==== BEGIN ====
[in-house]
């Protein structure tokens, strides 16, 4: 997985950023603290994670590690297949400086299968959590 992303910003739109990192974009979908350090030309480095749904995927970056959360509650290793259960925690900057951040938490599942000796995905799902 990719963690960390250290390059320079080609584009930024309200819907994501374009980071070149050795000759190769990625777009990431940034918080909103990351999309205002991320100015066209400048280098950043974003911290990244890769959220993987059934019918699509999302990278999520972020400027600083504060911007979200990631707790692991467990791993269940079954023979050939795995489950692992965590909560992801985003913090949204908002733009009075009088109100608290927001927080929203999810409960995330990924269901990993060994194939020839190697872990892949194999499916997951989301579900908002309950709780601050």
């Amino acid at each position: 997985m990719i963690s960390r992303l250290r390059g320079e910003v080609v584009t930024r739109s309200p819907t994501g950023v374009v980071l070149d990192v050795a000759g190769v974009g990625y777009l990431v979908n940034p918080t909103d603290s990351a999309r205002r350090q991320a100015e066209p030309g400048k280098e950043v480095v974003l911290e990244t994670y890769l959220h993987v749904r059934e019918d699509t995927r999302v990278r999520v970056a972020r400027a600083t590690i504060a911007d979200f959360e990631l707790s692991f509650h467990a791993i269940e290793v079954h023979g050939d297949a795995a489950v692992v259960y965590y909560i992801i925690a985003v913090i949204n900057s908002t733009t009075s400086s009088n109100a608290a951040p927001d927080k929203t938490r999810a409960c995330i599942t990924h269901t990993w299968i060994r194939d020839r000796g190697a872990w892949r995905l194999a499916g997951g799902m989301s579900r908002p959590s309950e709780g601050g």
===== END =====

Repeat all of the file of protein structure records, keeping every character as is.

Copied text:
[in-house]
């Protein structure tokens, strides 16, 4: 997985950023603290994670590690297949400086299968959590 992303910003739109990192974009979908350090030309480095749904995927970056959360509650290793259960925690900057951040938490599942000796995905799902 990719963690960390250290390059320079080609584009930024309200819907994501374009980071070149050795000759190769990625777009990431940034918080909103990351999309205002991320100015066209400048280098950043974003911290990244890769959220993987059934019918699509999302990278999520972020400027600083504060911007979200990631707790692991467990791993269940079954023979050939795995489950692992965590909560992801985003913090949204908002733009009075009088109100608290927001927080929203999810409960995330990924269901990993060994194939020839190697872990892949194999499916997951989301579900908002309950709780601050």
């Amino acid at each position: 997985m990719i963690s960390r992303l250290r390059g320079e910003v080609v584009t930024r739109s309200p819907t994501g950023v374009v980071l070149d990192v050795a000759g190769v974009g990625y777009l990431v979908n940034p918080t909103d603290s990351a999309r205002r350090q991320a100015e066209p030309g400048k280098e950043v480095v974003l911290e990244t994670y890769l959220h993987v749904r059934e019918d699509t995927r999302v990278r999520v970056a972020r400027a600083t590690i504060a911007d979200f959360e990631l707790s692991f509650h467990a791993i269940e290793v079954h023979g050939d297949a795995a489950v692992v259960y965590y909560i992801i925690a985003v913090i949204n900057s908002t733009t009075s400086s009088n109100a608290a951040p927001d927080k929203t938490r999810a409960c995330i599942t990924h269901t990993w299968i060994r194939d020839r000796g190697a872990w892949r995905l194999a499916g997951g799902m989301s579900r908002p959590s309950e709780g601050g």